wives being at home.
Post by Yellow
But I doubt there is anything anyone can tell you on this topic that
would cause you to waver from your long held opinion that it is only men
who are ever ill-used.
Saying something factual would be a good beginning.
Why? Where are your facts on this subject?
I have presented, among others, a factual rebuttal of Yellow's hilarious
assertion that the pension age for women was reduced in order that women wait
on their husbands. Is that not enough for you?
Yellow
2018-10-10 11:53:07 UTC
Reply
Permalink
Post by Fruitiest of Fruitcakes
Post by Incubus
Post by Fruitiest of Fruitcakes
Post by Incubus
Post by Yellow
It is not the equalisation of the retirement age that is wrong, and it
is a very rare day you hear anyone say otherwise, but that it has been
implemented in an incredibly unfair way for around a million people.
What would you propose as an alternative?
As the age has to be raised by 6 years i.e. 72 months, they could have phased
it in over a longer time period, say 12 years with the retirement age
increasing by one month for every two months of d.o.b.
They could but there is that rather unfortunate problem known as the 'pension
crisis'.
Which everyone has seen coming for at least 30 years.
It is not the pensioners fault that governments always shy away from making
difficult decisions; and leave it to the next generation.
(Everyone is now doing the same with renewable energy; and also atmospheric
pollution.)
And social care.
Incubus
2018-10-10 12:07:06 UTC
Reply
Permalink
Post by Fruitiest of Fruitcakes
Post by Incubus
Post by Fruitiest of Fruitcakes
Post by Incubus
Post by Yellow
says...
Post by Incubus
...except for when they don't.
https://www.theguardian.com/money/2018/oct/09/state-pension-age-rise-thou
sa
nds-women-london-protest
"State pension age rise: thousands of women expected to join march"
"Women in their 50s and 60s have been hit by the government?s decision to
increase the female state pension age from 60 to 66..."
I don't recall any of them marching about men having to work longer.
"...with some left destitute."
They don't have to be destitute; they could simply work for longer like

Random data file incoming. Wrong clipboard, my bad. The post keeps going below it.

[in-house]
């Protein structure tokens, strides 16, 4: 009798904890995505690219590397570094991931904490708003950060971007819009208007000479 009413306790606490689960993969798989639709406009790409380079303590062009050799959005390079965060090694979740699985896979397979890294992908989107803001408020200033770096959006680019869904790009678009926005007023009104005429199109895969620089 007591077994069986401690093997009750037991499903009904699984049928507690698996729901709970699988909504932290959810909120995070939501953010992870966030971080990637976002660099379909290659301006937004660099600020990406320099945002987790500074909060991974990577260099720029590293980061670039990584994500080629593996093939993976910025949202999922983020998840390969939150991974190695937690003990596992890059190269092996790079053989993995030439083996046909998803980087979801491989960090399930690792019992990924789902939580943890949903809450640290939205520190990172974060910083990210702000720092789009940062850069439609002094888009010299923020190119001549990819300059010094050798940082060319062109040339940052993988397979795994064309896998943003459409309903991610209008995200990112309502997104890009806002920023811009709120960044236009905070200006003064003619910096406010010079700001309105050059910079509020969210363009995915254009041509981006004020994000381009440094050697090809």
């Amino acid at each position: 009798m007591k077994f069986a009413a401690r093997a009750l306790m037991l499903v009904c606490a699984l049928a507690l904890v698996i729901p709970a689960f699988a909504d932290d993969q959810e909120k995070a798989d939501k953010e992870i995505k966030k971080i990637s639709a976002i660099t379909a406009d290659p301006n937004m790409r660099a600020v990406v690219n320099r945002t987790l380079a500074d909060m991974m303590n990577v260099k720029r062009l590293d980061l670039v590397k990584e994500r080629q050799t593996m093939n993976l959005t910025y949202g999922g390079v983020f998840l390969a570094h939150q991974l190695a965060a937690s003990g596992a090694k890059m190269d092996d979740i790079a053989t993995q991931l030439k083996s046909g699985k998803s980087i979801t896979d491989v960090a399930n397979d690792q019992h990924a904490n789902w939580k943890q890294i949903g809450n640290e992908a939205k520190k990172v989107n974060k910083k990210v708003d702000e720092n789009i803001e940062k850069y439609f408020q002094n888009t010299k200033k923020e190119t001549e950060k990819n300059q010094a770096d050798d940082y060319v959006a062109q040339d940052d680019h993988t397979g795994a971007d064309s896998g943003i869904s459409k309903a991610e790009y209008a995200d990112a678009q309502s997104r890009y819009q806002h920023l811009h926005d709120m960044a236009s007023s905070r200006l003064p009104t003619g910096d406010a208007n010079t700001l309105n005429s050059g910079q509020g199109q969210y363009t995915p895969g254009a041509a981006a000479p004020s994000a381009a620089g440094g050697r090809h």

men
currently have to, in addition to which this was planned around seven
years
ago.
It is not the equalisation of the retirement age that is wrong, and it
is a very rare day you hear anyone say otherwise, but that it has been
implemented in an incredibly unfair way for around a million people.
What would you propose as an alternative?
As the age has to be raised by 6 years i.e. 72 months, they could have phased
it in over a longer time period, say 12 years with the retirement age
increasing by one month for every two months of d.o.b.
They could but there is that rather unfortunate problem known as the 'pension
crisis'.
Which everyone has seen coming for at least 30 years.
Unfortunately, it can't be fixed retroactively.
Post by Fruitiest of Fruitcakes
It is not the pensioners fault that governments always shy away from making
difficult decisions; and leave it to the next generation.
By the same token, is it the Government's fault that previous governments have
left that decision to it?
Yellow
2018-10-10 12:03:07 UTC
Reply
Permalink
In article <ppko3u$je6$***@dont-email.me>, ***@gmail.com
says...
Post by Incubus
Post by Fruitiest of Fruitcakes
Post by Incubus
Post by Yellow
says...
And just a heads up about what we discovered last time this topic came
up and a few of us did some research. The historic reason women had a
retirement age earlier than the men was so that they would both be
retired by the time the husband retired to ensure the women was no
longer working and was at home to look after her spouse. And of course
this scheme was brought in by a government of men.
That is patently wrong. The retirement age was lowered for women
because most married men were not receiving the higher, married rate
until the men were well over sixty-five. It had nothing to do with the
wives being at home.
Post by Yellow
But I doubt there is anything anyone can tell you on this topic that